One of the things that was important, and we made sure with the help of the chair, the member for Battlefords—Lloydminster, was that producer cars in western Canada be protected for our producers. Over the last few years, more and more producers have turned to producer cars to move their grain. They load their own car. They ship it out to the coast and they are responsible for the grain that is in it. It has become a very important component of shipping grain off the prairies.
During the last election campaign when I was asked about it and about our commitment to it, I said that I am committed to these producer cars. I have used them for years on my own farm. They have been important to us. In fact, we were using them for years before the Canadian Wheat Board even supported them. The last couple of years the Wheat Board has got on board and said that it wanted to manage these cars and make sure that producers maintain access to them.
Some of us were using them for quite a while before the board even got interested. Actually, it only got interested after the number of producers who were using them became great enough that the board thought it was worth its while to be bothered with them. The report last week called for the support for producer cars and the enhancement of the option of using them.
Another thing we brought forward which we felt was important was that there be an office of grain farmer advocacy in western Canada. We brought that forward as one of the recommendations from the committee. Farmers would have an office associated with the Canadian Grain Commission that would stand up for their rights. There was a suggestion to have half a dozen commissioners who would be deployed regionally across western Canada, so if farmers had problems with grain handling, grain transportation or grain grading, they would be able to go to the office of grain farmer advocacy and have their problems dealt with. We think that is a really good recommendation.
We also made a recommendation with regard to changing the grading system in western Canada. For many years we have had in place in western Canada what is called the KVD system, kernel visual distinguishability. That was removed by producers in Ontario 17 years ago. Because of the removal of that requirement in Ontario, they have been able to grow their industry. They have been able to bring a whole host of new products to market in terms of grains and cereals.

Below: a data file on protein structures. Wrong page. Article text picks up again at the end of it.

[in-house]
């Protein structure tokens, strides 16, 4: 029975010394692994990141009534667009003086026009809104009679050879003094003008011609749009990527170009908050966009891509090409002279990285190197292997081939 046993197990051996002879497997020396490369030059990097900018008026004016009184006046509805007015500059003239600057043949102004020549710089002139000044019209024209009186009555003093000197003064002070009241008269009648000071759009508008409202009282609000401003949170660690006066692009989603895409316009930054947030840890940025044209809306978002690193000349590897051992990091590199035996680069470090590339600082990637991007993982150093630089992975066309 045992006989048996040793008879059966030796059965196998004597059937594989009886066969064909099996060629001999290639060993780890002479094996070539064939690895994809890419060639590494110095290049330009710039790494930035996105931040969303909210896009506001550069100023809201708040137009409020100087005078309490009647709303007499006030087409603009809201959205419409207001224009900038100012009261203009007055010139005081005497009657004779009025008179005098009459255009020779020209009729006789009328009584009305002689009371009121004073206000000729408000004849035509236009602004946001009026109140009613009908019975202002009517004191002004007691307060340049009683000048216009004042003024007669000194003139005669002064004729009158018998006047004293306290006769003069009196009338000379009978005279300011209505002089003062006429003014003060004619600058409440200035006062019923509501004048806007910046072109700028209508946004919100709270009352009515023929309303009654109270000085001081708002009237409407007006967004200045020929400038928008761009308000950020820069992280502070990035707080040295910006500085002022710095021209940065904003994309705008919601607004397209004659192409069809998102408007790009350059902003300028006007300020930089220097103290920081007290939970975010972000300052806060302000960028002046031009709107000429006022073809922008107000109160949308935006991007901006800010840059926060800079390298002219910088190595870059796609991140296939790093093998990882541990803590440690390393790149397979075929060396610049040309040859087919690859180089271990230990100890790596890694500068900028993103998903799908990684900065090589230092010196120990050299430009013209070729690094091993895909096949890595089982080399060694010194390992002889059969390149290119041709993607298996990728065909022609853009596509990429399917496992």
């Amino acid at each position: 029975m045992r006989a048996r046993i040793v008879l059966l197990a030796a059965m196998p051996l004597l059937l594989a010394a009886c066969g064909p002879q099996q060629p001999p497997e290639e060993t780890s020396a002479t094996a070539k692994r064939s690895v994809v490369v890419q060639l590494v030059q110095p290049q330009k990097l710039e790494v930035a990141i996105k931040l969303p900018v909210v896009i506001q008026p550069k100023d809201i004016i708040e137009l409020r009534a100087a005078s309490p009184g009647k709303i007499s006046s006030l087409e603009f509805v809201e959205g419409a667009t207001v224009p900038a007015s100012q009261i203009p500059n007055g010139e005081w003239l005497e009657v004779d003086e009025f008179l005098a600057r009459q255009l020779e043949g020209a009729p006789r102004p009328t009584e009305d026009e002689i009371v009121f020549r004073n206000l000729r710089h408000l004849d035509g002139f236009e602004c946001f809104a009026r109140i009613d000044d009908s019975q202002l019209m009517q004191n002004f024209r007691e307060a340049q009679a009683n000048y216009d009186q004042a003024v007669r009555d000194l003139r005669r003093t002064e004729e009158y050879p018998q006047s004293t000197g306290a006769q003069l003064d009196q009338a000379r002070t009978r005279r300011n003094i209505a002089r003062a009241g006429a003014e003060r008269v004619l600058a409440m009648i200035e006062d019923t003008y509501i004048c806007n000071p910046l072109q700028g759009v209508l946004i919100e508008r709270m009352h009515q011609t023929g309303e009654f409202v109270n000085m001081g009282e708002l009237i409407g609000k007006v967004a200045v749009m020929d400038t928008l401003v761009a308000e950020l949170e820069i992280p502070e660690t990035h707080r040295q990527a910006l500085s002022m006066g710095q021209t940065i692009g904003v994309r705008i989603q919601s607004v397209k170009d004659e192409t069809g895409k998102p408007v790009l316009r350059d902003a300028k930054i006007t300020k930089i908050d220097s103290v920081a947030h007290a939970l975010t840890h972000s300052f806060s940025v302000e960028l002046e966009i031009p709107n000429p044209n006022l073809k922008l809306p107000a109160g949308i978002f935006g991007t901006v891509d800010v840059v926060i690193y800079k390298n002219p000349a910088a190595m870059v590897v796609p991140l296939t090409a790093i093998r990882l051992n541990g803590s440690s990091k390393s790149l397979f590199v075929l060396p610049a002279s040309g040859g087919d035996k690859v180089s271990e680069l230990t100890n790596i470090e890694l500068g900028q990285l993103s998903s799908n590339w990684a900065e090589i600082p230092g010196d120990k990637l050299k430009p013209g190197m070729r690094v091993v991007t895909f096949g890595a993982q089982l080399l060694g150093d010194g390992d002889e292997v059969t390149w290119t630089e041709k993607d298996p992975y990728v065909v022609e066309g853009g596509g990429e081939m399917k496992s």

We felt it was about time that western Canadian farmers began to experience some of the benefits of that as well. Actually, opposition members from the Liberals, the Bloc and the NDP all supported those recommendations. I thought it was a very good report and I would have liked to have seen it get some attention.
Unfortunately, the opposition, particularly the member for Malpeque, has decided that it apparently is not important. He has something else that he is fixated on. The government would like to ensure that western Canadian farmers have the opportunity to know that report is out there and that it is going to be moving ahead.
Another important thing happened last Friday for western Canadian farmers. Bill C-2, the federal accountability act, was finally passed by the House of Commons for the final time and will receive royal assent shortly. This is going to give farmers access to information that for decades they have been asking for. They want to know what is going on at the Canadian Wheat Board. They want to know how their money is being spent on communication, political lobbying and those kinds of things. They are finally going to have access to that information.